Source-seperating sanitation systems

Last changed: 29 April 2017

The main nutrients flowing from households come from the toilet. Our research on sanitation systems aims at developing robust and socially acceptable systems that safely and effectively utilise the resources available in our excreta. Closing the cycle with the toilet involves certain risks due to pathogenic microorganisms potentially being circulated. We evaluate and minimise these risks with improved technologies and good management.

Plant nutrients in urine are readily available and very clean with respect to heavy metals. The simplest approach to utilize source-separated urine as fertiliser is to collect urine in a sealed tank and then use it as liquid fertiliser. The ammonia content, naturally found in the urine, is effective at inactivating any present pathogens during storage (Vinnerås et al., 2008). In a year, we can collect up to 500 liters of urine per person plus any flush water. However, source-separated urine has a low concentration of the nutrients compared to mineral fertilisers. The nitrogen content in the source-separated urine without flushing water is 0.4-0.6%. The function (sorting, stop, etc.) of urine diverting systems have been improved through past research. Now we focus on systems for concentrating urine to produce a dry fertiliser. Most of the nitrogen excreted in the urine is as urea. We raise urine pH and thereby stop the natural enzymatic processes that break down urea into more volatile form, ammonia (Senecal & Vinnerås, 2017). This allows for dehydration of the excess water (urine is approx. 93% water) without loss of nitrogen. The dry product can have similar nutrient content and concentration to manufactured NPK fertilisers, as well as similar form and application. A urine-based fertiliser also has the added benefit of intrinsic micronutrients such as calcium and magnesium. Surveys in India (Simha et al., 2017) have also indicated that cultivators would prefer dry fertilisers manufactured from urine rather than liquid urine. Our goal is to produce a fertiliser with 20% nitrogen and 2% phosphorus by weight, which can be used in the same manner as today's commercial fertilisers.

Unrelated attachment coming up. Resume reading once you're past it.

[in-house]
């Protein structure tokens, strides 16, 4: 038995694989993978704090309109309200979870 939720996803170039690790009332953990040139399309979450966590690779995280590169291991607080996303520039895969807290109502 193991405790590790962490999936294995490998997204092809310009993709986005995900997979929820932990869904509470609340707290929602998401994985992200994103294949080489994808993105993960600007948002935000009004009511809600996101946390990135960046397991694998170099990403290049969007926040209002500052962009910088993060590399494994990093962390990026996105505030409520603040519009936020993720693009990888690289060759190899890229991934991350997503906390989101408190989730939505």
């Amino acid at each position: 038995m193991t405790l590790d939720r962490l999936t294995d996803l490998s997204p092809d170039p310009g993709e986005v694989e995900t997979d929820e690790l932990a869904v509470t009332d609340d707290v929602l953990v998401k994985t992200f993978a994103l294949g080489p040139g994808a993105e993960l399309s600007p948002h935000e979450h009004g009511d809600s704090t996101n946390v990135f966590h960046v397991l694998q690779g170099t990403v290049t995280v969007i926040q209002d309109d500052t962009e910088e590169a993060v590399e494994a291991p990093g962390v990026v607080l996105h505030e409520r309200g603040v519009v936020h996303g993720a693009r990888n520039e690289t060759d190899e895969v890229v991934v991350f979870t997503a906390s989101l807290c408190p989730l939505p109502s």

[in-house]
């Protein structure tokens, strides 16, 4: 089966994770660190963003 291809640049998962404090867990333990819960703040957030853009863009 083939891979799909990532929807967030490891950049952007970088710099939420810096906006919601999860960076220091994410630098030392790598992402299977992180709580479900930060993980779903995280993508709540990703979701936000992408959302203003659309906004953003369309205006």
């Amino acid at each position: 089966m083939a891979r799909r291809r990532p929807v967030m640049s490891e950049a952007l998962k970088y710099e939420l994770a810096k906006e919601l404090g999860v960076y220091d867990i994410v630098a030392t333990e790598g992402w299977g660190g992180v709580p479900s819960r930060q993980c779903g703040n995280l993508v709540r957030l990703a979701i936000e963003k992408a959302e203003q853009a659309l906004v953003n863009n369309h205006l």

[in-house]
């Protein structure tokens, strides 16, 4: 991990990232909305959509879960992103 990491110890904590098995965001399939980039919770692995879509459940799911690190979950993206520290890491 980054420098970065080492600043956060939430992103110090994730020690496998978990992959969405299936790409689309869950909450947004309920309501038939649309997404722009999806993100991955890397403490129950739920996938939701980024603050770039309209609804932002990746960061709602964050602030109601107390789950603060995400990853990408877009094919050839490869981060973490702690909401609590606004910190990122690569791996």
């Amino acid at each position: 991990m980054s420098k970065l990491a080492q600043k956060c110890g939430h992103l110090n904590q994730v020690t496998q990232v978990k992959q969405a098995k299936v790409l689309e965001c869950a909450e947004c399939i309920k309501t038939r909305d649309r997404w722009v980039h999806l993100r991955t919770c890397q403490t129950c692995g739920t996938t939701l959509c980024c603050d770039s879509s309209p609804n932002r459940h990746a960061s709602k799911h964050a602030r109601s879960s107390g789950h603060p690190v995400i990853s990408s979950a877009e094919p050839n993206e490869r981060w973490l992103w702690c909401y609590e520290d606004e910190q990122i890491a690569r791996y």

The handling of faeces in dry-source-separating systems is still neither optimized nor socially well-accepted. Faeces always present a very high risk of infection and it is important that the management system is built so that the chain of infection is broken, and the risk of reinfection is minimized. We work with two alternative concepts. One approach we develop is having a long residence time within the toilet while efficiently reducing the volume of faeces and toilet paper to minimize the accumulation of materials, leading to a low discharge rate. A second approach is based on an efficient and value-adding processing outside the toilet. Here, the faeces container is emptied frequently and the collected material is processed in a value-creating process, eg by composting with fly larvae to produce protein.

Our studies on the use of dry toilets have shown that people are most satisfied with their system when the toilet is emptied often, every one or two weeks. The main reason for this is that it then becomes a simple routine and the handling-weight is minimal – the routine becomes much like taking out the garbage.

In low-flow source separating systems that collect toilet excreta in a closed tank, we cooperate with several Swedish municipalities to safely treat this fraction and return plant nutrients to agricultural systems (see sanitation and organic waste). This is a simple and effective way to improve the circulation of nutrients while reducing infectious and eutrophying emissions. By creating these localized cycles, at municipal level, we can reduce risks towards surface and groundwater as there is no sewage to flow into these water bodies. Such a cyclical system also reduces the use of fossil resources and the emission of greenhouse gases.


Senecal, J., Vinnerås, B. 2017. Urea stabilisation and concentration for urine-diverting dry toilets: Urine dehydration in ash. Science of The Total Environment, 586, 650–657.

Simha, P., Lalander, C., Vinnerås, B., Ganesapillai, M. 2017. Farmer attitudes and perceptions to the re–use of fertiliser products from resource–oriented sanitation systems – The case of Vellore, South India. Science of The Total Environment, 581–582, 885-896.

Vinnerås, B., Nordin, A., Niwagaba, C., Nyberg, K. 2008. Inactivation of bacteria and viruses in human urine depending on temperature and dilution rate. Water Research, 42(15), 4067-4074.


Åke Nordberg, Director of Post-graduate Studies
Department of Energy and Technology, SLU, +46 18-67 18 82  

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